Fall preview '08: Theater

Vice Squad

Experimental theater outfit Radiohole is growing up, but not too much—the group is still getting wasted and naked onstage.

By Helen Shaw

Photograph: Radiohole

Hundreds—maybe thousands—of New Yorkers would recognize Eric Dyer's penis. And no, it isn't (we think) because he gets around. Dyer is one member of the experimental theater outfit Radiohole, the reliably out-of-its-skull, postmodern troupe that fuses a keen interest in Americana to punk-rock methods. At its shows, three things happen: The audience gets buzzed, the stage gets trashed, and somebody almost always gets naked.

The anarchic collective has thrown berserker frenzies that are like death-metal takes on Wagner (Wurst), gorged itself on fried chicken while discussing social theory (Radiohole Is Still My Name) and sometimes refused to show up at all (Scott Halverson Gillette phoned in his Fluke performance from a laptop in Vermont). The group's strategy—if it can be called that—applies total democracy to the creative process. According to actor Maggie Hoffman, rehearsals look "like kindergarten. We're each off in a corner, working alone." Then they collide their creations and sculpt the mess. For audiences, it can be disorienting, not least because the group plies them with free beer.

Radiohole's ninth outing, Anger/Nation at the Kitchen, promises another taboo-busting riot. Splicing together two wildly different influences—filmmaker Kenneth Anger's high-camp art-house classic The Inauguration of the Pleasure Dome and 19th-century temperance warrior Carrie Nation—the company will once again dive into its favorite topic: the power of decadence.

Hoffman plays Nation, a hatchet-wielding crusader against the demon rum, and says she chose to insert her character into Anger's pseudo-Egyptian, pseudo-Satanic universe because, "I wanted someone who could hold her own against all these guys. Well, actually, we show how the repressive idea fails—that's a spoiler for you!—because she gets transformed into a Cleopatra figure. I think of it as the voluptuous transfiguration of Carrie Nation."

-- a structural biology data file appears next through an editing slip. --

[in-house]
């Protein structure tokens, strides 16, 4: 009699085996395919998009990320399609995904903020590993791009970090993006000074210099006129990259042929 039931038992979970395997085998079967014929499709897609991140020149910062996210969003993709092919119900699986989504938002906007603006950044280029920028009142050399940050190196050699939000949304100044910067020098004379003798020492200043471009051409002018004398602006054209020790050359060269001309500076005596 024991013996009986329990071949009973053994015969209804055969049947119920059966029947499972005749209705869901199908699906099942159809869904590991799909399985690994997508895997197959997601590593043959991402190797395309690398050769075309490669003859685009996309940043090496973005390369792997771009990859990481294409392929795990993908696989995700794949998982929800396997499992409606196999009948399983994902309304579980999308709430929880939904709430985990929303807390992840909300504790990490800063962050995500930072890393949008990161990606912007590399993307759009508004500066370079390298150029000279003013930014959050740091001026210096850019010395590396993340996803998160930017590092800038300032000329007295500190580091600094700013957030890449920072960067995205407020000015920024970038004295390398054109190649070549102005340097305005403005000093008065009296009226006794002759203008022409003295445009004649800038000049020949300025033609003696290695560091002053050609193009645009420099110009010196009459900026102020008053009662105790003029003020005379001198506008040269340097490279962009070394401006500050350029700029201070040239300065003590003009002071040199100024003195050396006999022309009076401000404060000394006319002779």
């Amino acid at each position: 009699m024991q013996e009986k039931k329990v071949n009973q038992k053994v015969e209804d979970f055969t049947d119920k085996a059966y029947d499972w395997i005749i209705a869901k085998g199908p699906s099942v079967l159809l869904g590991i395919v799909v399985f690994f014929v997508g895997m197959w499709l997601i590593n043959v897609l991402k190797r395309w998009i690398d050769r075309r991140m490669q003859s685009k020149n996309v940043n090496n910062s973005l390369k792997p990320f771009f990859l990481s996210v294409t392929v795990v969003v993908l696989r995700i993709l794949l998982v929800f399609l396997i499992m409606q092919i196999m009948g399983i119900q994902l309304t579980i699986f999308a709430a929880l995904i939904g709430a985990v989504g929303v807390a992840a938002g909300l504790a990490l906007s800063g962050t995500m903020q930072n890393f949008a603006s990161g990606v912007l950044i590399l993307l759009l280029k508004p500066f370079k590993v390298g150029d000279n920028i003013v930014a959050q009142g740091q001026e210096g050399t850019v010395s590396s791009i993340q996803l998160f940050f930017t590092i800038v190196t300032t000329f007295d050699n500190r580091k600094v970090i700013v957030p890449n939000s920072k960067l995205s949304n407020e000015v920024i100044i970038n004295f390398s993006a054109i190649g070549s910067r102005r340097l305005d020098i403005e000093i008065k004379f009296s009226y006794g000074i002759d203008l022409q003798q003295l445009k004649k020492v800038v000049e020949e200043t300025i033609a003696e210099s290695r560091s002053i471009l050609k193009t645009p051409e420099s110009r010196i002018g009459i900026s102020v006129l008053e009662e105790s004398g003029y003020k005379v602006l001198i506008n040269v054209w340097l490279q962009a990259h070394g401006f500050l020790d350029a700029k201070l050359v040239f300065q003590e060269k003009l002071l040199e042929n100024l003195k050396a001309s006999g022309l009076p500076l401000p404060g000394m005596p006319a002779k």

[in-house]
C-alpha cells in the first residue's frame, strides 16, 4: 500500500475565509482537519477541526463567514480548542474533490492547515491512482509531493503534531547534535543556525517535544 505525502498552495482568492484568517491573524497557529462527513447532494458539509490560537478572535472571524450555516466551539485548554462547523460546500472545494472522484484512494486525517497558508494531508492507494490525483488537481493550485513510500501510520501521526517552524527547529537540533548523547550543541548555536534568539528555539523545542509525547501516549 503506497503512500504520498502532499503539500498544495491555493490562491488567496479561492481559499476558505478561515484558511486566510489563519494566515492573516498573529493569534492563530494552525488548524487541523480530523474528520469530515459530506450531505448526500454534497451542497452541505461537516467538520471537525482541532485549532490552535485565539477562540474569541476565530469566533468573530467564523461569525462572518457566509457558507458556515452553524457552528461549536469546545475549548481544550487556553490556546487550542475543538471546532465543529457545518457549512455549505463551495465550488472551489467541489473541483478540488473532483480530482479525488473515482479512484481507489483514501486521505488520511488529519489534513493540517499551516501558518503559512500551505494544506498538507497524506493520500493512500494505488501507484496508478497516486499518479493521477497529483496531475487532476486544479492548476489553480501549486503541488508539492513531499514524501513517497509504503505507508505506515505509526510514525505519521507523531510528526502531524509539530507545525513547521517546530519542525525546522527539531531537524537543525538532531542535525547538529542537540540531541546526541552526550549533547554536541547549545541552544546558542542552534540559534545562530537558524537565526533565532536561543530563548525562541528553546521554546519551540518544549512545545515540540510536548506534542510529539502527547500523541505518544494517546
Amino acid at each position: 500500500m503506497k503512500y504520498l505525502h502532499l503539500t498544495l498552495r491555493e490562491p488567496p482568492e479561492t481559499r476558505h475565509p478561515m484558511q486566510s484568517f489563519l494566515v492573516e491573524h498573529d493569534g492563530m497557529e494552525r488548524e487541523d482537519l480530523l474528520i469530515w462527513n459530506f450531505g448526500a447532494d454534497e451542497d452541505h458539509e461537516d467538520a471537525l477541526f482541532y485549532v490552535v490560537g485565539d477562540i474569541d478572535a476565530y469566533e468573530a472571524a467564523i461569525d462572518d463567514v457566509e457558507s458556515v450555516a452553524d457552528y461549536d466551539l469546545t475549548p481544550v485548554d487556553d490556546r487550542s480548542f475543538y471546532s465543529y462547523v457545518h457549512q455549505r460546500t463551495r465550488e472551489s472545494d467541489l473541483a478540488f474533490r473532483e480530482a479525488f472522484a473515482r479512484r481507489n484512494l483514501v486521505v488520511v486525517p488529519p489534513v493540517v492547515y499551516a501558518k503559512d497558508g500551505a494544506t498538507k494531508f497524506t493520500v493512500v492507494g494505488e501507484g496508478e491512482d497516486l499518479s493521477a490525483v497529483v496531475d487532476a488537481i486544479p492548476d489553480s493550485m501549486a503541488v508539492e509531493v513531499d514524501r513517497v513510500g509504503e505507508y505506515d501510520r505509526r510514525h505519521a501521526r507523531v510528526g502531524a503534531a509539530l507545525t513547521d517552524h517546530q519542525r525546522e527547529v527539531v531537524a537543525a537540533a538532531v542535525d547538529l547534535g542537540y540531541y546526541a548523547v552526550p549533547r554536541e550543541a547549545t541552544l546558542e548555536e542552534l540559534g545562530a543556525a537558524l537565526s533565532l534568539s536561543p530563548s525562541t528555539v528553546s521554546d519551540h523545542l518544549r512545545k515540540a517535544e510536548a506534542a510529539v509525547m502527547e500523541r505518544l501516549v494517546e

But there is more here than just exquisite depravity. New York has produced few truly hedonistic companies, because licentiousness-as-aesthetic can pall with repetition. Radiohole, having stayed with the madness for a full decade, wants to reassure us that the party isn't over. Reports have it, for instance, that during 2000's Bend Your Mind Off, performers were doing coke onstage. "I can neither confirm nor deny," Dyer responds presidentially. "And no, I do not know the statute of limitations on that."

But critical darling Radiohole is no longer the edgy outsider. "We've been around for ten years, so we can't quaff beers like we used to," Dyer confesses. "We're not taking the stage drunk out of our minds anymore." Hoffman murmurs a correction: "Well, we did in Sweden. But it's happening less." Now the onetime rebels fret about foundation support and the gentrification that threatens to eject them from Williamsburg. When they workshopped Anger/Nation last spring, the subtitle, Hip Deep in Shit, fell prey to self-censoring, and, worries Dyer, "The Kitchen is being weird about their padded chairs; I guess they think we're gonna spill." The transition from wild children to craftsmen is tricky, but more drives the collective than simple fun. Dyer admits that something ritualistic underpins their pieces: "Let's just say it satisfies a need I'm not getting from the pope."

Anger/Nation is at The Kitchen Sept 11--27.

NEXT: Brave new worlds Craig Lucas isn't content to stay in his place.

More in Theater
Watched man | Vice Squad | Brave new worlds | British intelligence | The odds



DOWNLOAD PDFs: November | October | September